The aluminum industry has struggled for two years since the recession, but demand and prices have started to rise and one of the metal's biggest producers, Alcoa Inc , is poised to start growing in profitability, analysts say.

After small profits in recent quarters, Wall Street expects Alcoa to post healthier results when it kicks off the U.S. earnings season on Monday.

Analysts on average expect Alcoa to post a fourth-quarter profit of 19 cents a share, up from 1 cent a share a year earlier, according to Thomson Reuters I/B/E/S. Revenue is seen rising to $5.68 billion from $5.43 billion. (For StarMine comparative valuations see )

When people look at Alcoa, they usually look at the price of the metal, said analyst Bridget Freas of Morningstar Inc.

But the company has been doing a lot of things under the radar -- lots of cost-cutting, and they have cleaned out their downstream businesses, she said. They are positioned for a strong year.

Earlier on Friday, Alcoa said it would restart three idled aluminum smelters in the United States in the first half of 2011, raising its output to meet growing global demand for the metal.

The restarted facilities will increase Alcoa`s aluminum production by 137,000 metric tons over the course of 2011 and by 200,000 metric tons on an annual basis thereafter.

Deutsche Bank analyst Jorge Beristain said Alcoa has turned the corner from an operational point of view. He upgraded his investment rating and raised his share-price target on an expected increase in aluminum prices.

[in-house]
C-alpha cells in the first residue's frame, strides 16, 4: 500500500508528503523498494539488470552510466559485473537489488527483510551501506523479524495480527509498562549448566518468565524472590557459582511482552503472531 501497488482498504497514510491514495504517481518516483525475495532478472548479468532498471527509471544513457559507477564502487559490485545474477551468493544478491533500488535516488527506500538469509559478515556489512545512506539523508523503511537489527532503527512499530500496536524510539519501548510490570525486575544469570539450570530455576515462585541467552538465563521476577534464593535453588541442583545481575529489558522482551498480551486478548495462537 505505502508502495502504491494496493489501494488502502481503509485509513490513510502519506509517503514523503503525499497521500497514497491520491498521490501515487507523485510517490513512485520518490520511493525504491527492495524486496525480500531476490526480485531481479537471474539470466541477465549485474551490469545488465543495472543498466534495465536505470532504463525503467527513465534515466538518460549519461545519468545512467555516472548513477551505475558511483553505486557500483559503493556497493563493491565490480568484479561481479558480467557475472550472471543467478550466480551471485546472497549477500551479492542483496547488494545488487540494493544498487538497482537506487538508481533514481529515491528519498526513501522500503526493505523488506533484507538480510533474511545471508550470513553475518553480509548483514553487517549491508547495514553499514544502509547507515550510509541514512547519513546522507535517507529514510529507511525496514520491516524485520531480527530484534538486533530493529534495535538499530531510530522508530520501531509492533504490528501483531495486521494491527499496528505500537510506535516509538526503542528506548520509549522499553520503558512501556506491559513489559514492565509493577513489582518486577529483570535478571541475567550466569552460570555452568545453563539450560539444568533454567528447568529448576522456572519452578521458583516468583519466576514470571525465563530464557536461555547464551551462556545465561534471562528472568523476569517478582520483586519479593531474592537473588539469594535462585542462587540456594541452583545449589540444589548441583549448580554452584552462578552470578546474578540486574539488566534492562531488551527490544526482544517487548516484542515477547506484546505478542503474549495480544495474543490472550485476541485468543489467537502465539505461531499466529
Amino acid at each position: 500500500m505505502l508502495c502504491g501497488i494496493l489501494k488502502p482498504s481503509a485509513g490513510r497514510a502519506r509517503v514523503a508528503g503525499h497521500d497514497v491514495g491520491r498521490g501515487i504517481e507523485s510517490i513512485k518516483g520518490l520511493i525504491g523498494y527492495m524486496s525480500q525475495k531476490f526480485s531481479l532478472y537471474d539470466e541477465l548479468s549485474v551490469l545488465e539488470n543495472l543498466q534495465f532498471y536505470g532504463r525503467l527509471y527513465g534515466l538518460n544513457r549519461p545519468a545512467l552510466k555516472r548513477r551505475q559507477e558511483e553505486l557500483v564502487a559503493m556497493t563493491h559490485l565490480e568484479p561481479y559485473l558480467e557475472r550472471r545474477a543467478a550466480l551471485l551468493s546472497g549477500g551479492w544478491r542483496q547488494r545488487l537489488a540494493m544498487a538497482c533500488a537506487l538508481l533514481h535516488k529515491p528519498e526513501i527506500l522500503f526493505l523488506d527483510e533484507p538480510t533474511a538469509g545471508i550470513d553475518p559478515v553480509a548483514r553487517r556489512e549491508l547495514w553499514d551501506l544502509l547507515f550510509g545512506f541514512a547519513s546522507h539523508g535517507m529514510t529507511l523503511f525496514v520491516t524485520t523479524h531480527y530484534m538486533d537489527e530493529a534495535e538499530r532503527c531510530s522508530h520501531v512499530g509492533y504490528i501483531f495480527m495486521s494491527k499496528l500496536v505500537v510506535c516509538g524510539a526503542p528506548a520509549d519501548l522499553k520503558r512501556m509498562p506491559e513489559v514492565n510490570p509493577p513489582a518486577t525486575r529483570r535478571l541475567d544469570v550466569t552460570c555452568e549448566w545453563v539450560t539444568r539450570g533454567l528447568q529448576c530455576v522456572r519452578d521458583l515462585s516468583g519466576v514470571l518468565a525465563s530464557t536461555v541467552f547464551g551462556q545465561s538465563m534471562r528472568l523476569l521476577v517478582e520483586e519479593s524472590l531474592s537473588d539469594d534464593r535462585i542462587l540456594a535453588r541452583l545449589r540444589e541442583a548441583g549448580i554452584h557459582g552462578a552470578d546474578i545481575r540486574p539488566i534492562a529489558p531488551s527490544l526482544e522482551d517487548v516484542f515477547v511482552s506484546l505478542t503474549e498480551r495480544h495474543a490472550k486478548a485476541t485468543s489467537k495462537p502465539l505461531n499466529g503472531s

Lloyd O'Carroll of Davenport & Co raised his 2011 and 2012 earnings estimates for the company. Higher prices are expected as industry fundamentals are improving, he wrote in a research note.

Aluminum prices, which slumped dramatically during the recession, rose 11 percent last year -- 5 percent in the fourth quarter alone -- and are now near a two-year peak of $2,500 per tonne.

Demand for aluminum, used to make automobiles and aircraft as well as beverage cans, is picking up after a sluggish couple of years, analysts said.

Alcoa's laggard status has piqued investor interest in the name as a possible comeback play for 2011 and given signs of operational stability. We don't disagree, Deutsche Bank's Beristain wrote.

Bill Selesky, an analyst with Argus Research, also raised his 2011 earnings estimate for Alcoa, based on our expectations for continued strong aluminum demand growth next year.

In a research note, Selesky said, We believe that continued global economic recovery, together with improved pricing and a substantially lower cost structure, will enable Alcoa to post strong earnings in the fourth quarter and into 2011.

Charles Bradford of Affiliated Research Group said Alcoa's results traditionally lag behind big changes in aluminum prices. So the first quarter (2011) should be pretty decent, he said.

Management has done a good job of cost cutting, but one negative is the weak dollar, which drives up costs in other countries (where Alcoa operates), he said.

But overall Bradford was bullish. Demand will improve, although it has been gradual, he said. But people are raising their economic forecasts and the outlook does look better.

(Reporting by Steve James; Editing by Bernard Orr and Steve Orlofsky)